Rudy’s smart; I know that by now. (How many ever successfully stowed away on the space shuttle?) Yet, as an 18-year-old he still has learning curves ahead of him.
Case in point: Gardening, something to which he’s shown a surprising talent. Last year Gran was his partner during the televised competition, and she saw untapped potential.
She’s a born teacher, and saw that he responds best to direct challenges. She then set herself up as his adversary.
A vital part of gardening is defending one’s crop. (Indoor gardening is strictly minor league to purists.) Rudy, being a wolf, felt that his reputation was protection enough. Repeated explanations to the contrary fell on deaf ears, so…She took another approach.
Several of her many grandchildren were enlisted to steal a section of his produce while she distracted him. They were returned just before the weigh-in.
That, he won’t forget.
8/24/14 CAMP: THE FINAL CHAPTER There was a lot going on this week, highlighted by the conclusion of Coney’s camp adventure. As reported, she was totally busted for switching places with Wendell. Dad and Kell were on their way to pick her up for breaking explicit camp rules when word came that her cousin Francis was outside the predator camp boundary. Coney has a canine sense of smell that she inherited from Kell, and was enlisted to find the missing human three-year-old (along with Wendell and Harcourt). A complication was the media; overnight they’d descended on the camps to report on the story of a rabbit bringing down a bear. The camp didn’t want it to get out that *two* security breeches had occurred on the same day, so they needed to maintain the fiction that Wendell was the savior. So, Coney had to find her cousin, and not get caught by the reporters. Dad and Kell were called to get their permission for Coney to join the hunt, and out of concern for Francis they agreed. As Coney proceeded through the brush she was stealthily protected by the counsellors following her closely. She quickly picked up Wendell’s scent and found all three within fifteen minutes. She and Wendell switched clothes, and he soon found himself before the newshounds. Coney was driven home. Despite the medical exam given at the camp, the parental units wanted to make sure that she hadn’t been exposed to rabies by the bear. Fortunately Dr. Caduceus confirmed the initial diagnosis. After that reassurance Kell was able to express her displeasure over Coney’s self-haircut. Kell’s sensitive about that, given her own traumatic experience with losing her hair that one time. Finally, Lin’s mother was told about the texting going on between Lin and Wendell. She intensely disapproves, for reasons I personally can’t argue with.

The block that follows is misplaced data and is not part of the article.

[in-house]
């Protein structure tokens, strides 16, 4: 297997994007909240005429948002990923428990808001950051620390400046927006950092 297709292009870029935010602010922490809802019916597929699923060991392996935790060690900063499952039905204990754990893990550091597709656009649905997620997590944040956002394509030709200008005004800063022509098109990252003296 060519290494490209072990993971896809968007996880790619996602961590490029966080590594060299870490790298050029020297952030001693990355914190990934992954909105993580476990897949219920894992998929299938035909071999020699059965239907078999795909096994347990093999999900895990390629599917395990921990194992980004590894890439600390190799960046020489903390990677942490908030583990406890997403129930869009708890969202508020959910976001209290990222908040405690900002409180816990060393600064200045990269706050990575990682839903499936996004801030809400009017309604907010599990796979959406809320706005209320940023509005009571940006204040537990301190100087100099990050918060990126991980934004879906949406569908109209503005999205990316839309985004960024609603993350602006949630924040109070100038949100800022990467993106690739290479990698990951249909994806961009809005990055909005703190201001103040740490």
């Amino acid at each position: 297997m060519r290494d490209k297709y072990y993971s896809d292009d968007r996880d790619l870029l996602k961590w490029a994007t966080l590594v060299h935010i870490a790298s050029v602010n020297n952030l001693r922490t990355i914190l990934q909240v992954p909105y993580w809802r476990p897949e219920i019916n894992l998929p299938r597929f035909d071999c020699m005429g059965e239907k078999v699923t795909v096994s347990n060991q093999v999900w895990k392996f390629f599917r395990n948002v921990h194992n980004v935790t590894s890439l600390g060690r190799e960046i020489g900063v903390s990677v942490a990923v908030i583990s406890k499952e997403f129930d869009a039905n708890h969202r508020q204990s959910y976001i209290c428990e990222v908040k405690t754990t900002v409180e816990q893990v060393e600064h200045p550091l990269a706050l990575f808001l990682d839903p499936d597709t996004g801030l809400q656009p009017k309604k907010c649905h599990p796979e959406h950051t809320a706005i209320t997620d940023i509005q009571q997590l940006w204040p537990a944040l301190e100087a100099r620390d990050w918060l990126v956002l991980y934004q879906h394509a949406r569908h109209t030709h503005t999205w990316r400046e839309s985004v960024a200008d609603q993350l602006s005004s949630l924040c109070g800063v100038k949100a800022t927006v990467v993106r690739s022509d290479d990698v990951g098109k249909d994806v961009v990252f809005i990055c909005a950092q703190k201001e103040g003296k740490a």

Rachel kept me informed as to what was going on. The camp staff knew from the kids’ cell phones that Coney and Wendell had switched places, but before the parents could be notified the rabid bear attack occurred. That of course took priority. The lockdown enabled the staff to sweep the area for any other creatures carrying rabies. That took all day and most of the night before the all clear was given. During that time Coney (with her rather amateurish haircut) was given a private tent as a precaution. Wendell, meanwhile, was kept under tight observation in the girls’ cabin. The next morning Rachel was given the assignment of telling Coney the jig was up. Coney took her punishment with acceptance; I doubt she’ll pull that stunt again. And she still has to face the wrath of Mom. Meanwhile, more trouble appeared on the other side of the lake when Francis escaped the oversight of Wendell and Harcourt. In short order he used the flag pole rope to scale the wall (which was smaller for the predators). Wendell and Harcourt took off after him, so now three children were beyond the camp’s supervision, without their cell phones that ordinarily enabled them to be located. All the counsellors were notified, including Rachel who had the idea of using Coney to track her cousins and best male friend. While that was going on, Wendell and Harcourt had to fight through the rope traps set by Francis. A wild feline wasn’t so lucky, ending up drenched and embarrassed as he was eventually washed up at the lake shore and freed by the counsellors. Knowing felines, he probably wished he’d drowned.
Why was Coney kicked out of camp? She didn't mean any harm and most of the staff in both camps seemed amused by her little stunt.